Smarter tech Here’s a smartphone that could arguably be a load-shedding-ready phone during these ongoing power outages across South Africa. Huawei South Africa has…
Farmshine operates a platform where farmers, buyers and service providers can trade on mutually beneficial terms.
The platform also connects farmers with the information, suppliers and service providers they need to minimise costs and maximise harvests.
In addition, Farmshine’s technical field agents provide farmers with advice and support throughout the growing season, helping them to increase crop productivity while practising climate smart agriculture techniques.
Farmshine was founded by UN Food and Agriculture Organisation employee Italian Luca Alinovi
Farmshine was founded in 2017 by UN Food and Agriculture Organisation (FAO) employee Italian Luca Alinovi (pictured above, right with former Kenyan cabinet secretary for agriculture, livestock and fisheries Felix Koske)
Gray Matters Capital said in a statement earlier today that the investment will be used to hire and train personnel, including field agents, as well as to further develop the platform to connect the agriculture ecosystem.
The impact investor explained that Farmshine’s agriculture operating system enables smallholder farmers to aggregate and sell their harvests directly to large commodity companies.
It added that combined with on-the-ground support from Farmshine’s field officers, the startup’s mobile app ensures that farmers are offered clear, fair and reliable contracts from legitimate buyers.
Gray Matters Capital said that every activity takes place through the app, including contract agreement, production management, crop aggregation, and delivery and payment — ensuring full transparency among each party.
Farmshine’s platform can also be used by non-governmental organisations, the UN as well as commercial organisations to manage their agricultural activities.
This includes the registration, training and management of smallholder farmers, monitoring of crop growth and field activities throughout the growing season, early warning of plant pests and diseases and aggregation and sale to large commodity companies.
Alinovi, commenting in the same statement, said the platform was designed with a “farmer-first approach”.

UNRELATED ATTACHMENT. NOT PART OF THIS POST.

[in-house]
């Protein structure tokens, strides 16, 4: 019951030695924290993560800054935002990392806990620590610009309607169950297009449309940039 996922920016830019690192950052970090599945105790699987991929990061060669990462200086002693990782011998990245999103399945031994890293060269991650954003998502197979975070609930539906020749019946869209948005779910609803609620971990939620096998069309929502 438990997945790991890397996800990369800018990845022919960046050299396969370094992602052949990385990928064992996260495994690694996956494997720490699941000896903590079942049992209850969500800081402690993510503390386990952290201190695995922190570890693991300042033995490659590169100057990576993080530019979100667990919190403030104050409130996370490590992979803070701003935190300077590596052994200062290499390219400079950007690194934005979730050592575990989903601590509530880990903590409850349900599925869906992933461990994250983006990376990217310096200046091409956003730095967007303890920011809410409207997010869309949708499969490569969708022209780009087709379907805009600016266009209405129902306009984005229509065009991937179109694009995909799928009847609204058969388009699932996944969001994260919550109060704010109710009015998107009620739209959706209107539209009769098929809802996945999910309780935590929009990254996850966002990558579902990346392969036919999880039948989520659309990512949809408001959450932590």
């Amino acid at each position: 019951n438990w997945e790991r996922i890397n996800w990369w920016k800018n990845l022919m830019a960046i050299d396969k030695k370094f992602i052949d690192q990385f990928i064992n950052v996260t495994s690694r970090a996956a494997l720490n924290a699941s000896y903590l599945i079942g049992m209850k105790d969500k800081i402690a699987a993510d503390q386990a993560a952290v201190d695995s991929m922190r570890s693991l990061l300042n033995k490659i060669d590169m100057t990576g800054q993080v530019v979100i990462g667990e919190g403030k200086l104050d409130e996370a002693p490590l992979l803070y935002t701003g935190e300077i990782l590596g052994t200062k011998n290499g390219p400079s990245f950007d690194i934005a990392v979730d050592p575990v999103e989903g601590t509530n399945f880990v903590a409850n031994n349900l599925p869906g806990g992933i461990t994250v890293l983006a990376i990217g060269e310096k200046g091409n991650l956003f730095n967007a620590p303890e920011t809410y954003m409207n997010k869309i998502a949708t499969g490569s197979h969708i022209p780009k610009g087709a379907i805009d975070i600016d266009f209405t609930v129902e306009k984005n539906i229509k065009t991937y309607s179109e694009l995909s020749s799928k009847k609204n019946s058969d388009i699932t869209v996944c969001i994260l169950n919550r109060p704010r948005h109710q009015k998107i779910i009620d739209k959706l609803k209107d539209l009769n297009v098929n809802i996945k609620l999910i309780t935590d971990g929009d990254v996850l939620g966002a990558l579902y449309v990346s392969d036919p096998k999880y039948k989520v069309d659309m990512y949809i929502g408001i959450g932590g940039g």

“It can be easily replicated for any value chain in any country, and can scale from thousands to hundreds of thousands of farmers,” he added.
Farmshine is also rolling out its operating system to non-profit partners, expanding into higher value commodities and providing supermarkets with traceable products for its customers.
The startup plans to expand to other East African countries next year, starting with Uganda and Ethiopia.
Farmshine head of strategy Chris Mimm said by mid-2020 the startup expects to begin a partnership with a development project in Malawi.
‘Targets women farmers’
Explaining why the impact investor backed the agritech startup, Gray Matters Capital coLABS portfolio manager Jennifer Soltis said women are often excluded from Kenya’s formal economy and that it is difficult for them to find better opportunities or higher paying work.
“Farmshine’s platform enables women, who constitute 70% of its farmers, to receive significantly higher incomes by providing access to completely transparent pricing information before they plant, as well as the freedom to select the buyer they would like to supply to,” she said.
The startup’s app, she added, also helps transform women farmers to subsistence farmers to entrepreneurial small traders.
“In addition to growing more crops and receiving higher prices, women will receive an economic identity and trade history.
“Farmshine’s app records quantity, quality and timeliness of each harvest sold, as well as loan repayments, trainings received, and other indications of a successful, reliable farmer,” said Soltis.
She added that based on this, women will be able to apply for small loans, purchase inputs on credit and access more profitable growing opportunities with the entire agricultural ecosystem in Kenya and beyond.
Read more: Gray Matters Capital’s coLabs invests $100k in Kenyan B2B agritech startup Taimba
Read more: Gray Matters Capital’s GMC coLABS invests $250k in Nigeria’s SonoCare
Read more: US impact investor invests $250k in Ghanaian startup Redbird Health Tech
Read more: Here’s how startups that assist African women can tap $250k in funding
*UPDATE 5 December 2019. Editor’s note: The article has been updated to include the startup’s founding date as well as comments from Farmshine head of strategy Chris Mimm.
Featured image, left to right: Former Kenyan cabinet secretary for agriculture, livestock and fisheries Felix Koskei and Farmshine founder and CEO Luca Alinovi (GASTON via Twitter)